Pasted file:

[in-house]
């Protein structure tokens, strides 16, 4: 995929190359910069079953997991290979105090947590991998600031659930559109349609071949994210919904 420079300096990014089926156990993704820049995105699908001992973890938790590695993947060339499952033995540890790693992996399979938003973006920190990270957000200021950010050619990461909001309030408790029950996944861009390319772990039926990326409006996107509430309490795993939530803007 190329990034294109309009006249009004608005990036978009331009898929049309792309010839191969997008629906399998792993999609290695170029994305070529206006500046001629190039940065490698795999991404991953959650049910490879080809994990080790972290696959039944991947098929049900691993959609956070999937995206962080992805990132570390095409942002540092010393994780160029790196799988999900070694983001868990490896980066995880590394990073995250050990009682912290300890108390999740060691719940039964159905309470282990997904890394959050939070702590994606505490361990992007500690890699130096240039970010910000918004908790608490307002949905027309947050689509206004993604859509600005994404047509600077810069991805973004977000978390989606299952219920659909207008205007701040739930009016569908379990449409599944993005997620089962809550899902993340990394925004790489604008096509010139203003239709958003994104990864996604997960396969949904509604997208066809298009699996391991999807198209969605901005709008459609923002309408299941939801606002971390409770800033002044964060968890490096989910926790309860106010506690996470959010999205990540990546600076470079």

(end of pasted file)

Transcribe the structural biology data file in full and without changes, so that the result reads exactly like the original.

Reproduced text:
[in-house]
């Protein structure tokens, strides 16, 4: 995929190359910069079953997991290979105090947590991998600031659930559109349609071949994210919904 420079300096990014089926156990993704820049995105699908001992973890938790590695993947060339499952033995540890790693992996399979938003973006920190990270957000200021950010050619990461909001309030408790029950996944861009390319772990039926990326409006996107509430309490795993939530803007 190329990034294109309009006249009004608005990036978009331009898929049309792309010839191969997008629906399998792993999609290695170029994305070529206006500046001629190039940065490698795999991404991953959650049910490879080809994990080790972290696959039944991947098929049900691993959609956070999937995206962080992805990132570390095409942002540092010393994780160029790196799988999900070694983001868990490896980066995880590394990073995250050990009682912290300890108390999740060691719940039964159905309470282990997904890394959050939070702590994606505490361990992007500690890699130096240039970010910000918004908790608490307002949905027309947050689509206004993604859509600005994404047509600077810069991805973004977000978390989606299952219920659909207008205007701040739930009016569908379990449409599944993005997620089962809550899902993340990394925004790489604008096509010139203003239709958003994104990864996604997960396969949904509604997208066809298009699996391991999807198209969605901005709008459609923002309408299941939801606002971390409770800033002044964060968890490096989910926790309860106010506690996470959010999205990540990546600076470079």